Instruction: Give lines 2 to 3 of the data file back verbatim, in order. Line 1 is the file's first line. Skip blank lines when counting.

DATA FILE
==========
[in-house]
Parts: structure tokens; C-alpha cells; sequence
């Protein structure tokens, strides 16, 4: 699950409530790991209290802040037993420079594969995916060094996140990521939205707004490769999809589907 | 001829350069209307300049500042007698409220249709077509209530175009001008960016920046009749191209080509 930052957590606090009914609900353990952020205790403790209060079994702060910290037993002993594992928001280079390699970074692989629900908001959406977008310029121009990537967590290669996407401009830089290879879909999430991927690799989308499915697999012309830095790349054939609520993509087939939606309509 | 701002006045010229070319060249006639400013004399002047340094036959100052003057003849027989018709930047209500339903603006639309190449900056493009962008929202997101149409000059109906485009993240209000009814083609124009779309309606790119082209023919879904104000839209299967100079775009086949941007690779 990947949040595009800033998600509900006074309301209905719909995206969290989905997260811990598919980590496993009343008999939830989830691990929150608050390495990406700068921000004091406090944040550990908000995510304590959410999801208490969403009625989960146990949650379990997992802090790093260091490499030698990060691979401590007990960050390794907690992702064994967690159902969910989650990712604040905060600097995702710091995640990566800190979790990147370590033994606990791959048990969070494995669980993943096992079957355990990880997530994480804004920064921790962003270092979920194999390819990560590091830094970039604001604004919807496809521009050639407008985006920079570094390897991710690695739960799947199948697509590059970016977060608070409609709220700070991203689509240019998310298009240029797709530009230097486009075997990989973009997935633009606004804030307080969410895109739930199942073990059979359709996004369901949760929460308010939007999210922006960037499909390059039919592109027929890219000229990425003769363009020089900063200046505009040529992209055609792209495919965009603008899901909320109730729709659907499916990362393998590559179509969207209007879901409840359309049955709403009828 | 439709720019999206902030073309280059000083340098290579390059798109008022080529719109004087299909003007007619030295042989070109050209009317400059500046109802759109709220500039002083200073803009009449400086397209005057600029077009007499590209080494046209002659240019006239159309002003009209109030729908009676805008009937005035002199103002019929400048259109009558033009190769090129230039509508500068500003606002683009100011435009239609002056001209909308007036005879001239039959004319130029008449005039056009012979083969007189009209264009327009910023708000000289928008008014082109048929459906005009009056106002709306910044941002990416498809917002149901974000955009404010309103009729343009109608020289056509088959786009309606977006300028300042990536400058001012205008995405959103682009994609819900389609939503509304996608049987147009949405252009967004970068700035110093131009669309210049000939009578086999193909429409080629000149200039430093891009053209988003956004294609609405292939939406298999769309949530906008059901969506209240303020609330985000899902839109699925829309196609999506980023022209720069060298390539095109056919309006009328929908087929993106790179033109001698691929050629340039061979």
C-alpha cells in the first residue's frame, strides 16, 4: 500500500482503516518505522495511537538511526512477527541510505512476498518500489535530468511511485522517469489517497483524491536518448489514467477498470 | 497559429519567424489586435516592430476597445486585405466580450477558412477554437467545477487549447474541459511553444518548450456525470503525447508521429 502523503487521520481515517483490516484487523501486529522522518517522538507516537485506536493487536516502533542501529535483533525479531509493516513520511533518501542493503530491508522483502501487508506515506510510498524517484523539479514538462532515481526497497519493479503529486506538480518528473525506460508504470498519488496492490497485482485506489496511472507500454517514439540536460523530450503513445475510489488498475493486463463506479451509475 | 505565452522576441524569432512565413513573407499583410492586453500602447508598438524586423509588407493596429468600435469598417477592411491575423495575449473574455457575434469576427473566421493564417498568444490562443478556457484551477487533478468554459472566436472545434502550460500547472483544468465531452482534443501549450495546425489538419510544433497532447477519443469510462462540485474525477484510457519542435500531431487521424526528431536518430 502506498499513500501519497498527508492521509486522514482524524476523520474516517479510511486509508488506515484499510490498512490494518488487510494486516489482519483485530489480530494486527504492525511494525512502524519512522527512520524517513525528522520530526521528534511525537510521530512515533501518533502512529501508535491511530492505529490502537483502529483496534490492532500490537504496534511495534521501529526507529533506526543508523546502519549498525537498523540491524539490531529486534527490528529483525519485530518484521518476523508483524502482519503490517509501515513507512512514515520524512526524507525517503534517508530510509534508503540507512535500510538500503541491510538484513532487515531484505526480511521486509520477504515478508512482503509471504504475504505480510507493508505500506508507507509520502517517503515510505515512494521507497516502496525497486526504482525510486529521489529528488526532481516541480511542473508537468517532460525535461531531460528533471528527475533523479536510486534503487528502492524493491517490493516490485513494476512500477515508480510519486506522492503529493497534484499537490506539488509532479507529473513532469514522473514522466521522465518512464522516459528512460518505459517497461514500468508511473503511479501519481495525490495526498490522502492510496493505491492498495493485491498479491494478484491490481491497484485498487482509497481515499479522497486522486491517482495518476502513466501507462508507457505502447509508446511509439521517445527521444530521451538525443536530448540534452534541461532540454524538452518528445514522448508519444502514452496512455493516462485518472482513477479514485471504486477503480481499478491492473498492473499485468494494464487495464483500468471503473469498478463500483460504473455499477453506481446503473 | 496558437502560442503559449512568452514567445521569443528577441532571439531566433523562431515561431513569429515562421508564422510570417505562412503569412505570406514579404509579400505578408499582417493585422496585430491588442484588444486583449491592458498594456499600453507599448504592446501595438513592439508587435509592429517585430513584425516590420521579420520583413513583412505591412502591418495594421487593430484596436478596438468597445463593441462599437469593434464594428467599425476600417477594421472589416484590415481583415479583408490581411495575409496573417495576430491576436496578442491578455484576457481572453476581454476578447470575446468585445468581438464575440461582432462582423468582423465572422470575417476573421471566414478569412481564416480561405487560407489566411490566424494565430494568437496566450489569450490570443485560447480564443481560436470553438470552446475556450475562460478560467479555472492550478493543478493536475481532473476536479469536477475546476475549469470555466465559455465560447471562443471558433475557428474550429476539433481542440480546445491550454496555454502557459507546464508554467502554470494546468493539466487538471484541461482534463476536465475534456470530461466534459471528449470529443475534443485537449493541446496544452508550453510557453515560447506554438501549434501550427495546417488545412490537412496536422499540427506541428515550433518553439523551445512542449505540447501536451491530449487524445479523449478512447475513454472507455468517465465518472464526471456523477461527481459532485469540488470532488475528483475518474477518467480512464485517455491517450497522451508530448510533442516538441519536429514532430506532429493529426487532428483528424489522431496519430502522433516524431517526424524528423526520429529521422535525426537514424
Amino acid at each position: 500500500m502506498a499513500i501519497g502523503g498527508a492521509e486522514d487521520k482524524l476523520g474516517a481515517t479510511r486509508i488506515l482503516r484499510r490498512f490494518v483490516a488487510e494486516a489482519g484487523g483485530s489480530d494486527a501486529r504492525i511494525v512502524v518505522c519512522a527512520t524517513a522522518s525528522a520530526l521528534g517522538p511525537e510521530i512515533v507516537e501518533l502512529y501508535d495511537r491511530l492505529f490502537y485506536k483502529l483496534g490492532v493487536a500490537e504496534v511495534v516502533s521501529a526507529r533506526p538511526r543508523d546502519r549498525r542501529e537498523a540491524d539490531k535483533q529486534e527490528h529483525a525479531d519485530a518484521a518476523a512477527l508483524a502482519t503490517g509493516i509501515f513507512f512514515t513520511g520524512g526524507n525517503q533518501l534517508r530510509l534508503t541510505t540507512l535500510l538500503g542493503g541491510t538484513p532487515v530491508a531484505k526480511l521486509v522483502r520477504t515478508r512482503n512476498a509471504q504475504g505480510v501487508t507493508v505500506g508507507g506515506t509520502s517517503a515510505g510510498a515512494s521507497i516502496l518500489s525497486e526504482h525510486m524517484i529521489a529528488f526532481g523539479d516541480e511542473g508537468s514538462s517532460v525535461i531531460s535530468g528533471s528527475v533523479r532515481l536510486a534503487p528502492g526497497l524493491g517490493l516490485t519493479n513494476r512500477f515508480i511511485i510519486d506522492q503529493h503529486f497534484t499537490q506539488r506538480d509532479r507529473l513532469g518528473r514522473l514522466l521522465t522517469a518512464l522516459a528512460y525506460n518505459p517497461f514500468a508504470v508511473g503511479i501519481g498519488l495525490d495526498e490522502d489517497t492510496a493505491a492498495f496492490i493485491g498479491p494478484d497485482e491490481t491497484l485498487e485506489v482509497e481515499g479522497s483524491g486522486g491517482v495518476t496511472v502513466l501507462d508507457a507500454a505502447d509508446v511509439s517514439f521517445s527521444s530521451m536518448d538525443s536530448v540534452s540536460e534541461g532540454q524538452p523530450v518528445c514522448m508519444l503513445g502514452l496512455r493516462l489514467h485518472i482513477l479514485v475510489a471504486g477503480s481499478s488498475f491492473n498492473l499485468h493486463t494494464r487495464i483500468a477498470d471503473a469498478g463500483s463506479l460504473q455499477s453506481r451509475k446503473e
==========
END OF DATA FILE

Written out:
Parts: structure tokens; C-alpha cells; sequence
């Protein structure tokens, strides 16, 4: 699950409530790991209290802040037993420079594969995916060094996140990521939205707004490769999809589907 | 001829350069209307300049500042007698409220249709077509209530175009001008960016920046009749191209080509 930052957590606090009914609900353990952020205790403790209060079994702060910290037993002993594992928001280079390699970074692989629900908001959406977008310029121009990537967590290669996407401009830089290879879909999430991927690799989308499915697999012309830095790349054939609520993509087939939606309509 | 701002006045010229070319060249006639400013004399002047340094036959100052003057003849027989018709930047209500339903603006639309190449900056493009962008929202997101149409000059109906485009993240209000009814083609124009779309309606790119082209023919879904104000839209299967100079775009086949941007690779 990947949040595009800033998600509900006074309301209905719909995206969290989905997260811990598919980590496993009343008999939830989830691990929150608050390495990406700068921000004091406090944040550990908000995510304590959410999801208490969403009625989960146990949650379990997992802090790093260091490499030698990060691979401590007990960050390794907690992702064994967690159902969910989650990712604040905060600097995702710091995640990566800190979790990147370590033994606990791959048990969070494995669980993943096992079957355990990880997530994480804004920064921790962003270092979920194999390819990560590091830094970039604001604004919807496809521009050639407008985006920079570094390897991710690695739960799947199948697509590059970016977060608070409609709220700070991203689509240019998310298009240029797709530009230097486009075997990989973009997935633009606004804030307080969410895109739930199942073990059979359709996004369901949760929460308010939007999210922006960037499909390059039919592109027929890219000229990425003769363009020089900063200046505009040529992209055609792209495919965009603008899901909320109730729709659907499916990362393998590559179509969207209007879901409840359309049955709403009828 | 439709720019999206902030073309280059000083340098290579390059798109008022080529719109004087299909003007007619030295042989070109050209009317400059500046109802759109709220500039002083200073803009009449400086397209005057600029077009007499590209080494046209002659240019006239159309002003009209109030729908009676805008009937005035002199103002019929400048259109009558033009190769090129230039509508500068500003606002683009100011435009239609002056001209909308007036005879001239039959004319130029008449005039056009012979083969007189009209264009327009910023708000000289928008008014082109048929459906005009009056106002709306910044941002990416498809917002149901974000955009404010309103009729343009109608020289056509088959786009309606977006300028300042990536400058001012205008995405959103682009994609819900389609939503509304996608049987147009949405252009967004970068700035110093131009669309210049000939009578086999193909429409080629000149200039430093891009053209988003956004294609609405292939939406298999769309949530906008059901969506209240303020609330985000899902839109699925829309196609999506980023022209720069060298390539095109056919309006009328929908087929993106790179033109001698691929050629340039061979």